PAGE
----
To establish whether an act is right or wrong from a moral viewpoint, the act has to be critically evaluated in the context of an overarching moral framework. The framework may be derived from principles (whether from a supra-human moral being or power or from universally recognized social norms and laws) that underlie particular expressions of moral imperatives. Even when we make appeal to an overarching moral framework, legitimate disagreement may remain about whether a particular action is morally wrong: the discussion in 1 Corinthians 8:1–13 and 10:23–11:1 about eating meat that has been used in idol worship is a case in point. Well-known also are views that the cultural climate of a former time affirms and even sustains but which a later generation recognizes to be wrong. It is hard to attribute blame when people act strictly according to their consciences. Scarre (2003: 108,110) gives the example of Aztec human sacrifice: it may today be ‘morally repugnant, but it [is] hard to see it as wrong from [Aztec] viewpoint’. He also describes the persecution and murder of supposed witches in Europe in the middle ages. We may believe those who persecuted the witches to be wrong but they acted according to their understanding and with integrity of conscience for the supposed good of all. Those who adhered to and carried out Nazi political philosophy are, in my view, less excusable (pace Scarre 2003). As Milbank (2003: 2f.) says, many believed they were ‘fulfilling the goods of order, obedience, political stability and peace’ and ‘articulated their defective desires . . . in terms of the promotion of racial health and excellence of humanity’. Even the aim to liquidate the Jews was expressed in terms that could be described as ‘rational’ (though perverse and flawed) and not out of ‘the pursuit of evil for its own sake’. Even so, the moral and intellectual criteria of the time could have led people to condemn Nazi philosophy as odious and repugnant (as it did some) and there was a degree of culpable and willful blindness by many who upheld Nazi philosophy.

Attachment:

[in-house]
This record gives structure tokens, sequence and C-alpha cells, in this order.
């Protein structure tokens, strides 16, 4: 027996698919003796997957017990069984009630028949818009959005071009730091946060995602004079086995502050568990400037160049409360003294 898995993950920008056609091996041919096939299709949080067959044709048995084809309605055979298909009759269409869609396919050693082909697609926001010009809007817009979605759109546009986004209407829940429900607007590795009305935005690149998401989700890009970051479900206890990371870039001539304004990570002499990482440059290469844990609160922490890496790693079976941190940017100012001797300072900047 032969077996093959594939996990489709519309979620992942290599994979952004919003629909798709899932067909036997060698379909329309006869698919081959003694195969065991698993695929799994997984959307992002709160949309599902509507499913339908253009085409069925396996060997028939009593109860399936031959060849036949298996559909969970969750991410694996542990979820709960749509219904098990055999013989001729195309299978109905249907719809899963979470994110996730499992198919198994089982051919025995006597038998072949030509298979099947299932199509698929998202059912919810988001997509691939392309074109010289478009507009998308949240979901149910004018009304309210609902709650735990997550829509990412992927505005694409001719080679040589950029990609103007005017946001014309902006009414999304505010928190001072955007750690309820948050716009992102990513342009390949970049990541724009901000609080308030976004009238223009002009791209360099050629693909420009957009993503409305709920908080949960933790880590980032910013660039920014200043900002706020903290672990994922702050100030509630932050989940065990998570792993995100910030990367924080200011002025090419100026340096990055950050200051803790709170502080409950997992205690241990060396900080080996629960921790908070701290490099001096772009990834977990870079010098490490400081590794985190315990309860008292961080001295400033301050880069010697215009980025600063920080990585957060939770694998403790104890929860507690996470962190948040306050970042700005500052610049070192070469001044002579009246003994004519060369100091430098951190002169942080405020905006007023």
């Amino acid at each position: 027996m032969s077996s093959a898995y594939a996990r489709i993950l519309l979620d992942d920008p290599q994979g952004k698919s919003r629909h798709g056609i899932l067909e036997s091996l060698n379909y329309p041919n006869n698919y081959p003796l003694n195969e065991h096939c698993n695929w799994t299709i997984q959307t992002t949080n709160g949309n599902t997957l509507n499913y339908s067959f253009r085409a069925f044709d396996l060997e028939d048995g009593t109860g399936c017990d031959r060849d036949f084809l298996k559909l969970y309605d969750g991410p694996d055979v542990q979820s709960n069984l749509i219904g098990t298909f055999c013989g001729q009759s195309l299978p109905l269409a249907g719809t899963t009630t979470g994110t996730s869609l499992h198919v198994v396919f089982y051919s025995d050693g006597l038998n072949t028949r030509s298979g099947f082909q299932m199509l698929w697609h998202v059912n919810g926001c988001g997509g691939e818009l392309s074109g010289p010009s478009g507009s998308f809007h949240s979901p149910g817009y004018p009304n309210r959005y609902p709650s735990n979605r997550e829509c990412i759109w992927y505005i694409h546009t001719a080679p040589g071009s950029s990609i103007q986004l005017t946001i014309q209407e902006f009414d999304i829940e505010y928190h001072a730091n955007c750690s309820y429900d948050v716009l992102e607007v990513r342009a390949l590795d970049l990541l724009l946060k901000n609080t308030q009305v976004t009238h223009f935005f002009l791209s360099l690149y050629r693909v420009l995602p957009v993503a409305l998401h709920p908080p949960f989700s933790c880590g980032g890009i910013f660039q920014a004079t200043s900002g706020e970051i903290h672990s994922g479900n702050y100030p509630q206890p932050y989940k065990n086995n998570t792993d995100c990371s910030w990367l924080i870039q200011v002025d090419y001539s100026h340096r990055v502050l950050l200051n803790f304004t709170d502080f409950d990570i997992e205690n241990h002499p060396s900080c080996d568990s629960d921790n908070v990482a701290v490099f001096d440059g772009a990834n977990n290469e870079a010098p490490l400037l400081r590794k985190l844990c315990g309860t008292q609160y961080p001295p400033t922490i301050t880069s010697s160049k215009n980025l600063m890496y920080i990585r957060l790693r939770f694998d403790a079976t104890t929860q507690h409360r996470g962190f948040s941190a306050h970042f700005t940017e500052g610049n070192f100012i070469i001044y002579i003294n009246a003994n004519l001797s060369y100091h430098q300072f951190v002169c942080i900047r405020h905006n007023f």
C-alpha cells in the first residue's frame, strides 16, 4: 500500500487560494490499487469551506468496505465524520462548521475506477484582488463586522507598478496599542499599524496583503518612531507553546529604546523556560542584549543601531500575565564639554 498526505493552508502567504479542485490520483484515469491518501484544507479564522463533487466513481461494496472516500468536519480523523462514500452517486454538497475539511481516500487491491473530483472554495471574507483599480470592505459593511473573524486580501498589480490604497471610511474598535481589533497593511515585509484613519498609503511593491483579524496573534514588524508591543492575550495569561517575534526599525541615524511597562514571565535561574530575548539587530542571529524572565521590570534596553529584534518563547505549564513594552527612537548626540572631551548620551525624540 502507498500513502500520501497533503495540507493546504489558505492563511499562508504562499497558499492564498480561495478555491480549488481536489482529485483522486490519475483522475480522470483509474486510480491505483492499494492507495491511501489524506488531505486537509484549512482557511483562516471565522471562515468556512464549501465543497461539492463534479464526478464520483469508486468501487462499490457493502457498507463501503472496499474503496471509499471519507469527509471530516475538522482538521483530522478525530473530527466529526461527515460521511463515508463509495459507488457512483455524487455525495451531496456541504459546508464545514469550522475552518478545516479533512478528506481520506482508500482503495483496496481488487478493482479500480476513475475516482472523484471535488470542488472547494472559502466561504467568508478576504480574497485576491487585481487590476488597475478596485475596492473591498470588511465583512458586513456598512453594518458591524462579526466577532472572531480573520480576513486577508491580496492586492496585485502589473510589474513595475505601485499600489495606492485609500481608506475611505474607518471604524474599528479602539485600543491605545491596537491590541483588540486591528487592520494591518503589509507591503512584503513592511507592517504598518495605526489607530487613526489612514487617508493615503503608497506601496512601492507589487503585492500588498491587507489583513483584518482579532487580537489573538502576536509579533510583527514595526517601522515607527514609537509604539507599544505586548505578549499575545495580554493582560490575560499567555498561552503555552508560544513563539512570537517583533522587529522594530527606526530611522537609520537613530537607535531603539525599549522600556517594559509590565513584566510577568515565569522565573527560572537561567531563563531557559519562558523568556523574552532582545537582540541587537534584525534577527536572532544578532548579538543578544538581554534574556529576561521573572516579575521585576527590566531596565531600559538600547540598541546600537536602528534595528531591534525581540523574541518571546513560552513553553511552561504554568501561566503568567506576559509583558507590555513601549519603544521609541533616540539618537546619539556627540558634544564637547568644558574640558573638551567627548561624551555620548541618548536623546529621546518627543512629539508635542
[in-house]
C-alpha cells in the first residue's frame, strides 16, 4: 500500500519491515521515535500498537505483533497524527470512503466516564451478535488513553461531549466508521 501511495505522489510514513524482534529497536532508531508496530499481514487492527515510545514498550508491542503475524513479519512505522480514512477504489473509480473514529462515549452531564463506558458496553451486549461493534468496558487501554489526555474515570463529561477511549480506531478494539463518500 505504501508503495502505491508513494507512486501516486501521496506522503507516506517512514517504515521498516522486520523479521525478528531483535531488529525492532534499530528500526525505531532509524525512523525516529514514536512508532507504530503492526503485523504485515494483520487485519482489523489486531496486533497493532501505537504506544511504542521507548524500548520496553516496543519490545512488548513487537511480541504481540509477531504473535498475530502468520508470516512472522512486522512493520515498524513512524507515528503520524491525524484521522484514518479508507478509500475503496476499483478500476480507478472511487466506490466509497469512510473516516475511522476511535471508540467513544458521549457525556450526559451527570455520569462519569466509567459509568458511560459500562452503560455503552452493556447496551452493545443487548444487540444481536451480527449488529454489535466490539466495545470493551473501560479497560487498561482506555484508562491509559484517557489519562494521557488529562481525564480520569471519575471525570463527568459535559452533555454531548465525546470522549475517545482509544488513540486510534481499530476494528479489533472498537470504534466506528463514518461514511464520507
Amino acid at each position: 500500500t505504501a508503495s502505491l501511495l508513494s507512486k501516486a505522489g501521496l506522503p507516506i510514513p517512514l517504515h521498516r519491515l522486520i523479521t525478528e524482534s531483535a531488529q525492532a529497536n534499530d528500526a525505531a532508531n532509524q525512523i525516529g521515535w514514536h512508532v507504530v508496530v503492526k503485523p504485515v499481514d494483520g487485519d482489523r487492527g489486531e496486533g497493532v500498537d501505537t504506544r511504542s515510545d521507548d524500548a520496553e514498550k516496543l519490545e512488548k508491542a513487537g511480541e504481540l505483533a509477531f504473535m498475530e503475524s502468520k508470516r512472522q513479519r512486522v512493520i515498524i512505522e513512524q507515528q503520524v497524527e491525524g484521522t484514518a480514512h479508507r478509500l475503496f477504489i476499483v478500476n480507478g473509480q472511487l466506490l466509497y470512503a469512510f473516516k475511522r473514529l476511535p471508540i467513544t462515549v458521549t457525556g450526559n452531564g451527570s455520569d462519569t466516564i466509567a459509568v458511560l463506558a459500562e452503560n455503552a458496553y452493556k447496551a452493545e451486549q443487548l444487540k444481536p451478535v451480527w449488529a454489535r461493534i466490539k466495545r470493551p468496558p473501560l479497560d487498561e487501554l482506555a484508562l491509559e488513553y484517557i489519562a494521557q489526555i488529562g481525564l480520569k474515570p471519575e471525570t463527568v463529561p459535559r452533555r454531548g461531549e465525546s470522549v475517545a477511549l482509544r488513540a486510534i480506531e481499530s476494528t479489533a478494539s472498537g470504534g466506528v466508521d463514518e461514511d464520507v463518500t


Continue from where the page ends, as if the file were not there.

Given that there are degrees of evil in wrongdoing and (as we shall see below) even degrees of responsibility for wrongdoing, one might have expected that there would be degrees of difficulty to forgiving, and that it would be easier to forgive a peccadillo than an egregious wrong or evil. In many instances that is true, but not always. When it comes to forgiveness, it seems to be that it is not necessarily the nature of the act that determines whether people who have been wronged will find it difficult to forgive, but the nature of the response to the wrong. The initial, emotional response may be in proportion to the severity of the act, but not always. The response may be shaped by temperament, personal history, psychopathology, ethical outlook and social or cultural tradition. Wrongdoers take their victims as they find them, even if the victims have wafer-thin tolerance and are greatly wounded by the acts of wrongdoers. It would not be right – tempting though it may be – for wrongdoers to say to their victims to buck up, get on and forgive. The victims may well believe they have much to forgive and find it hard to do so. There does come a point when to continue to harbor resentment about being wronged becomes excessive, misplaced and perhaps even obsessional – but that is for the victim to address, not the wrongdoer.
Wrongdoers with sensitive consciences will quickly realize that the effects of wrongdoing are not so contained and identifiable as they had hoped. Some wrongdoing is contained in its effects and forgiveness in such a context is about relations in an interpersonal context between a known wrongdoer and a known victim. In contrast, some wrongs will have consequences for the victim that the wrongdoer did not (and perhaps even could not) foresee, or the wrongs may affect many people besides the immediate victim. In the latter case, it is often not possible to identify all who have been affected by wrongdoing or how much they may have been affected. The consequences of wrongdoing may be, for example, social, cultural and political, and may affect more than one generation and in ways that have to do with loss of contingent possibilities. As Milbank (2003: 28; and see Derrida 2001a: 29f.) puts it: ‘since an evil deed is contagious, it is impossible to know how far the consequences of even the simplest and most minor of misdemeanors extends’. Consider, for example, the consequences if Herod had succeeded in killing Jesus when he was a baby (see Matthew 2:16–23) or if Pharaoh, through the massacre of Jewish male babies, had succeeded in killing Moses when a baby (Exodus 1:15–22).